A religious organisation involved in a child migration programme was not informed of any abuse or poor conditions for children sent to Australia, the Scottish Child Abuse Inquiry has heard.
Mary Gandy, a former general secretary of the Catholic Children’s Welfare Council (CCWC), told the inquiry that inspection reports on migrated children’s welfare that arrived from Australian local authorities were “good and encouraging”.
A 1998 parliamentary inquiry found many migrant children were subjected to systematic abuse in religious institutions in Australia.
Jane Rattray, counsel to the Scottish Child Abuse Inquiry, asked what information the CCWC had on the children who migrated with the organisation.
Mrs Gandy said: “The CCWC were very much concerned with the welfare of migrated children, they were keen for feedback on individual children.
“There was unease expressed at various points but the reassurances from Australia seem to have been enough to deal with their doubts.”
The CCWC requested reports on the welfare of each child, which were promised but not produced, the inquiry heard.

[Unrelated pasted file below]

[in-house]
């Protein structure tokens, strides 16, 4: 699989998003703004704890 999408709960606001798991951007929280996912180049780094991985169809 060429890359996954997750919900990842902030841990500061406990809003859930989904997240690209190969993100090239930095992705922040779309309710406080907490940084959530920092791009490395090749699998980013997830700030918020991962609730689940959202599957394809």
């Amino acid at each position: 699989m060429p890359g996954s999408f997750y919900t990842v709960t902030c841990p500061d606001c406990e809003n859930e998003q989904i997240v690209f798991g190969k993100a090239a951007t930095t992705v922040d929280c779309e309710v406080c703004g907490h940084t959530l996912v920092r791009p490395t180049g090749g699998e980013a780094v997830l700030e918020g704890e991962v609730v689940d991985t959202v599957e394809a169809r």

Mrs Grandy added: “Child migration and the legal arrangements were that it was the authorities in Australia who were responsible for the welfare for the children that they took.
“So there wasn’t any legal responsibility to have feedback but the feeling there was they’d like to be reassured.
“The reassurances coming from the bodies in Australia – in those days it would have been very difficult to have disbelieved those reassurances.”
Ms Rattray highlighted one account from a grandmother who received a letter from her grandson asking for socks and shoes to be sent over as he was running around barefoot.
Mrs Grandy said it was accounts such as these that led the CCWC to put a stop to nominating children for the child migration programme in the mid-1950s.
Ms Rattray asked if the CCWC was made aware of any reports of abuse from migrated children.
Mrs Grandy replied: “No, anything in Australia wasn’t communicated to the UK – they were not made aware of the abuse in a broad sense.
“The institutions were inspected regularly but they were given advanced notice. The reports were always good and encouraging.
“What was presented in the inspection was very favourable.”
The inquiry’s case study into examining the abuse of children who were part of child migration programmes began in December 2019.
It has examined a range of care providers including religious and voluntary organisations since it began hearing evidence in 2017.
The inquiry, before judge Lady Smith, continues.